India Economy

No quick fixes for Indian banks

Karthik Srinivasan | Updated on March 10, 2018 Published on April 23, 2017

Adherence to the prompt corrective action framework will tone up the system

Increasing levels of gross non-performing assets (GNPAs) have been plaguing the Indian banking sector over the last few years and the situation has only worsened with the passage of time.

This has serious implications not only for banks but also for the health of the nation’s financial system as a whole. GNPAs have adversely impacted the profitability, capitalisation and the solvency levels of banks in the past two fiscals, FY16 and FY17. The financial system too is weakened as banks are constrained in growing their lending business.

Cleaning up the Indian banking system of non-performing assets therefore has been one of the key priorities of the regulator, the Reserve Bank of India (RBI) and it has taken many steps in this regard.

One of the important steps recently initiated is the revision of the prompt corrective action (PCA) framework for banks wherein it has tightened the requirements. The revised guidelines take into account the higher capital requirements and liquidity criteria under Basel III as also the current status on asset quality and profitability.

Given the mess that Indian banks find themselves in, this is a welcome and a positive measure. The situation is more precarious in public sector banks than private banks. Revised PCA has increased the required overall capital levels and introduced the minimum core equity (CET) capital levels required to be maintained by the banks, to stay out of the PCA.

The PCA framework has also reduced the net NPA levels for banks from 10 per cent earlier to 6 per cent now for remaining outside the PCA framework. The parameters on leverage ratios have been added while the minimum profitability requirements, however, have been relaxed as compared to the older guidelines. The PCA framework has three threshold levels, and any breach on any of the above parameters would result in banks being classified in one of the three threshold levels. Depending on the levels, there will be restrictions on dividend pay-outs, branch expansion and management compensation. There are other measures too that the RBI can take, like Special Audit, a detailed review of the business model of the bank, engage with the bank’s Board and more.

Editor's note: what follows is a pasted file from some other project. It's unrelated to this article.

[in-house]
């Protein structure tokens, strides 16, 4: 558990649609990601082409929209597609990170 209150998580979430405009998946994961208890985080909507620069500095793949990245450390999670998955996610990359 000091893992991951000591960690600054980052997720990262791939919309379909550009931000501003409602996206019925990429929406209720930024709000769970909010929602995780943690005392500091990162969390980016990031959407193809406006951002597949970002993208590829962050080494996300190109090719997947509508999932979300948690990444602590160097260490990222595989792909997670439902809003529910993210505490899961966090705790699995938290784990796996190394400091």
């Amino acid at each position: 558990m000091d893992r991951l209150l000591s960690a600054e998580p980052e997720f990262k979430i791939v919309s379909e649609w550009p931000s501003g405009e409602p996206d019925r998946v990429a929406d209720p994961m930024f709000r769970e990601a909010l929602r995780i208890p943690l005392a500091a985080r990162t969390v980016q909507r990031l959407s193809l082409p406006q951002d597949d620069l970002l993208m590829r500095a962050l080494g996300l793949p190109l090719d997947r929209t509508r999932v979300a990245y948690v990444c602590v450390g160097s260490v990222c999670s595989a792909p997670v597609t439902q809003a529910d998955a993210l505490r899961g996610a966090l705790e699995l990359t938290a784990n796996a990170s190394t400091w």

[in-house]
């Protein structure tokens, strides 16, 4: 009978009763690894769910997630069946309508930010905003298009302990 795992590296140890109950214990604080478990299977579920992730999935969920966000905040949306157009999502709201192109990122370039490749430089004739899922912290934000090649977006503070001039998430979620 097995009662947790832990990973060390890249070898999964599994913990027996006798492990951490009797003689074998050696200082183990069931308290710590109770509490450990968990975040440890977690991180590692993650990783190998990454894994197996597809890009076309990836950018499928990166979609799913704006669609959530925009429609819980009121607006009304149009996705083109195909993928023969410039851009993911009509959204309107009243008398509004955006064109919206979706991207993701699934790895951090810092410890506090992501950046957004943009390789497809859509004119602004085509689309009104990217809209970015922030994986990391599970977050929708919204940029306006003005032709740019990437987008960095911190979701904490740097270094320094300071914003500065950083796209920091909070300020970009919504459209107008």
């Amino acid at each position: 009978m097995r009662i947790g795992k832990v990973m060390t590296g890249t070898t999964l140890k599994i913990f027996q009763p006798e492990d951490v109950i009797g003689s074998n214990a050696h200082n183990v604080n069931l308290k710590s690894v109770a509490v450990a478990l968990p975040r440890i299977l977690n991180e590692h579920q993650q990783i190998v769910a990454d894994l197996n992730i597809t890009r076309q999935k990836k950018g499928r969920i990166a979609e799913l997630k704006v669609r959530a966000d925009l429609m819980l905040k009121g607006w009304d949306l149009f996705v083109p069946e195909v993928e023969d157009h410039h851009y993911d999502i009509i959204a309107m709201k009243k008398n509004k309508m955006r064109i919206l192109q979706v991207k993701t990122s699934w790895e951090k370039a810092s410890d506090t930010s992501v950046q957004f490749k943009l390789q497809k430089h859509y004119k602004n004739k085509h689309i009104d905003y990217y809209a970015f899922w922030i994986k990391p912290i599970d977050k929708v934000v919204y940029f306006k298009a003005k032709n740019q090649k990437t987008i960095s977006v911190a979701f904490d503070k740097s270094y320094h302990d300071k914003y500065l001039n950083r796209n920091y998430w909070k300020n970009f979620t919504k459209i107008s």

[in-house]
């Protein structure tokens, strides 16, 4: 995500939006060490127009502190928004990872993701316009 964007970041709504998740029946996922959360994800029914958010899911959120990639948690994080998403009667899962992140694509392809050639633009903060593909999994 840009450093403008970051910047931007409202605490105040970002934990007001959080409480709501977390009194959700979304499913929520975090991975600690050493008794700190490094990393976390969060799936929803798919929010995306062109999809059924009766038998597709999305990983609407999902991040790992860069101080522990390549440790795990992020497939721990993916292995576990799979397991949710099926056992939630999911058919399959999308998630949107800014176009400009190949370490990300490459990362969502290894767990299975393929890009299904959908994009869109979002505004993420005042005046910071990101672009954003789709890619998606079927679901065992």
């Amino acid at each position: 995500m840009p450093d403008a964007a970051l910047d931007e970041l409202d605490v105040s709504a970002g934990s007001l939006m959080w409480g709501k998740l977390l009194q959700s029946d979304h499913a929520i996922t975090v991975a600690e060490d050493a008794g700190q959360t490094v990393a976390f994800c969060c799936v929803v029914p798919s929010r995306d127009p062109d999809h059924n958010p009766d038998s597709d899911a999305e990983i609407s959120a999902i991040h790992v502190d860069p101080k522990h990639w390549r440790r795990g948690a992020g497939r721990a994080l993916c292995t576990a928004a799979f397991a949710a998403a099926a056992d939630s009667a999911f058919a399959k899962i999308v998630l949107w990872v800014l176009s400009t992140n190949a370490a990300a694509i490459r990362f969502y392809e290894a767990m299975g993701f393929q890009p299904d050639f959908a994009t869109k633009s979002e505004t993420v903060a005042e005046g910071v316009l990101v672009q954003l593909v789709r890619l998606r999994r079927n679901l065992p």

While the guidelines would be applicable from April 1, 2017, based on December 2016 financials, 16 PSBs out of 21 and two out of 16 private banks would need to take some form of corrective action as they fail on at least one of the parameters. Further, one PSB also would be in the highest risk threshold level, suggesting a possible stricter action.

The road ahead for Indian banks is tough and there are no quick fixes. Expect a further weakening in asset quality during FY18 and consequently pressure on internal capital generation and increasing capital requirements under the Basel III capital adequacy framework. PSBs have huge capital requirements -- during FY18 and FY19, it is estimated at ₹1.25-1.35 trillion of which ₹800-850 billion has to be by way of CET. Most of the PSBs are in a weak capital position vis-à-vis the strong capital levels of private banks. PSBs are also on weak ground as regards the net NPA levels under PCA.

As on December 31, 2016, the net NPAs of PSBs were at 7.02 per cent as against 2.0 per cent of private banks. Further, while none of the PSBs will breach the risk threshold levels mentioned under the PCA plan on leverage ratios, some of the PSBs will need to raise capital to prevent a breach on this parameter.

Going forward, it is expected that adherence to the PCA framework will be favourable to the banking system. It will only make the banking system robust and strong in the medium term. While stronger banks will grow, weaker banks will have to perform better. Though consolidation is not a panacea for banking sector woes, the PCA framework may be used to initiate the same. The onus of performance will definitely be on their promoters/management.

The writer is Senior Vice-President and Group Head, Financial Sector Ratings at ICRA

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